Built in 1852, the Town House School building once operated as a combination town house and school serving Taylors Falls. It is Minnesota’s oldest remining public school building and is still in use today for tours and school programs.

W.H.C. Folsom House

Originally from Maine, Folsom came to the St. Croix valley in search of work. He became a prominent community leader in Taylors Falls and a Minnesota state representative and state senator for six terms. His early work brought him up through many of the valley’s most important trades, including farm labor, logger, camp cook, and mill builder before he became a business man with investments in a lumber mill, hotel, and the first bridge across the St. Croix River. The Folsom house was built in 1855 and houses many of the family’s original furniture and belongings.

Angel’s Hill District

This collection of early homes in Taylors Falls are constructed in Greek revival style with a New England variation. The buildings are almost all built with a solid white pine frame covered with white clapboard and trimmed with green exterior blinds. The Folsom House is part of the historic Angel’s Hill District.

Taylors Falls Public Library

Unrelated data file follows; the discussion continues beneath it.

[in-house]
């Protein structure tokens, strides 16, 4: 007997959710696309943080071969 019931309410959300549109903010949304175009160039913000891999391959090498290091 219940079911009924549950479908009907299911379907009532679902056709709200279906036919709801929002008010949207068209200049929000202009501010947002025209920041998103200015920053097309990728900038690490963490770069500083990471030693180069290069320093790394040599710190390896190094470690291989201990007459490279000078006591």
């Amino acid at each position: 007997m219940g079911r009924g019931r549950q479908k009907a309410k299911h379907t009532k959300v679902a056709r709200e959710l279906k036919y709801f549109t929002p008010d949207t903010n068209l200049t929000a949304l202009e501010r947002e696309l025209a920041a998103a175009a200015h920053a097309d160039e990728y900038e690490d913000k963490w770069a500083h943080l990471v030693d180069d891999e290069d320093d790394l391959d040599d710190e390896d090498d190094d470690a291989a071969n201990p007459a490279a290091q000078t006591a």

Originally built as a tailor’s shop in 1854, the Taylors Falls Public Library was remodeled and converted in 1887. Constructed from local resources, its sandstone foundation and white pine frame with Gothic revival and New England style embellishments reflect the popular architectural style of the region in this period. The library continues to operate in this building with a collection of over 10,000 works.

Taylors Falls Saloon & Jailhouse

In 1869, a one-story stone structure with an indoor cave was built as a saloon. Later a two-story stable and livery, built in 1851, was purchased from the Chisago House Hotel and placed atop the saloon as living quarters. In 1884, a jailhouse was constructed next door of stacked 2x4 boards with four jail cells inside. The original iron door and bars on the windows still adorn the structure. Each building housed various businesses throughout the years, but now they function together as a bed and breakfast.

Taylors Falls Depot

A lasting vestige of the railroad era, the Taylors Falls Memorial Community Center once served as a depot for the Northern Pacific Railway. The stylish and functional building with Craftsman and Shingle style construction was built in 1902 and brought a community together through tourism and commerce until 1948. Today, it continues its tradition as a meeting place for the town of Taylors Falls.

Cushing Land Agency